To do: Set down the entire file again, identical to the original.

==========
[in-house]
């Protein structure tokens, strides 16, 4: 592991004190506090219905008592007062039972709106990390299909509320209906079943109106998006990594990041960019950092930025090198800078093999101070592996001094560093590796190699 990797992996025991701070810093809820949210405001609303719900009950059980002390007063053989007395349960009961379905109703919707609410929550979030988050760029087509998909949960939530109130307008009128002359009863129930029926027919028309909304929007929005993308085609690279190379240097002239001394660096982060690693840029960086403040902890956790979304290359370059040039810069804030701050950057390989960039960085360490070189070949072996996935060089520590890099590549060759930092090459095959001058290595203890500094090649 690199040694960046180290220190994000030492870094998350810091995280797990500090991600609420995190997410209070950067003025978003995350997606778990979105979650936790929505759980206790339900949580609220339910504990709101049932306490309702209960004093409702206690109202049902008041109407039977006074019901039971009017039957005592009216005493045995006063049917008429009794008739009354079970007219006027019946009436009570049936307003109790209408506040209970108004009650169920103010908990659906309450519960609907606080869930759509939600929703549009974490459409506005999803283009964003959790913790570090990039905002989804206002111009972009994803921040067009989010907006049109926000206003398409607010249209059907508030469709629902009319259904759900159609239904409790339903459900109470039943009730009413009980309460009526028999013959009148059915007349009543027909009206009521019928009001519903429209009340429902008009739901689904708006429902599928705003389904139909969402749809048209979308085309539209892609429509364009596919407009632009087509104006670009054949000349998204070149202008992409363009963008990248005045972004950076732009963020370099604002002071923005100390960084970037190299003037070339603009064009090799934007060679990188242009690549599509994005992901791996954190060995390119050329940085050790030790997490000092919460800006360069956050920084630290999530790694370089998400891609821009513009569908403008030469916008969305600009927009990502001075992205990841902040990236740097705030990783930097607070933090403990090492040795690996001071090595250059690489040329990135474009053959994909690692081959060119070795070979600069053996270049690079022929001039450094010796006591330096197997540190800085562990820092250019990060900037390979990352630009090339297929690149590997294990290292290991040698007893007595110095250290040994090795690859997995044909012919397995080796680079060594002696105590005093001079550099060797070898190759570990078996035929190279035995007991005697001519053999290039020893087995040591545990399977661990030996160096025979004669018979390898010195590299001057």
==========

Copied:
[in-house]
């Protein structure tokens, strides 16, 4: 592991004190506090219905008592007062039972709106990390299909509320209906079943109106998006990594990041960019950092930025090198800078093999101070592996001094560093590796190699 990797992996025991701070810093809820949210405001609303719900009950059980002390007063053989007395349960009961379905109703919707609410929550979030988050760029087509998909949960939530109130307008009128002359009863129930029926027919028309909304929007929005993308085609690279190379240097002239001394660096982060690693840029960086403040902890956790979304290359370059040039810069804030701050950057390989960039960085360490070189070949072996996935060089520590890099590549060759930092090459095959001058290595203890500094090649 690199040694960046180290220190994000030492870094998350810091995280797990500090991600609420995190997410209070950067003025978003995350997606778990979105979650936790929505759980206790339900949580609220339910504990709101049932306490309702209960004093409702206690109202049902008041109407039977006074019901039971009017039957005592009216005493045995006063049917008429009794008739009354079970007219006027019946009436009570049936307003109790209408506040209970108004009650169920103010908990659906309450519960609907606080869930759509939600929703549009974490459409506005999803283009964003959790913790570090990039905002989804206002111009972009994803921040067009989010907006049109926000206003398409607010249209059907508030469709629902009319259904759900159609239904409790339903459900109470039943009730009413009980309460009526028999013959009148059915007349009543027909009206009521019928009001519903429209009340429902008009739901689904708006429902599928705003389904139909969402749809048209979308085309539209892609429509364009596919407009632009087509104006670009054949000349998204070149202008992409363009963008990248005045972004950076732009963020370099604002002071923005100390960084970037190299003037070339603009064009090799934007060679990188242009690549599509994005992901791996954190060995390119050329940085050790030790997490000092919460800006360069956050920084630290999530790694370089998400891609821009513009569908403008030469916008969305600009927009990502001075992205990841902040990236740097705030990783930097607070933090403990090492040795690996001071090595250059690489040329990135474009053959994909690692081959060119070795070979600069053996270049690079022929001039450094010796006591330096197997540190800085562990820092250019990060900037390979990352630009090339297929690149590997294990290292290991040698007893007595110095250290040994090795690859997995044909012919397995080796680079060594002696105590005093001079550099060797070898190759570990078996035929190279035995007991005697001519053999290039020893087995040591545990399977661990030996160096025979004669018979390898010195590299001057």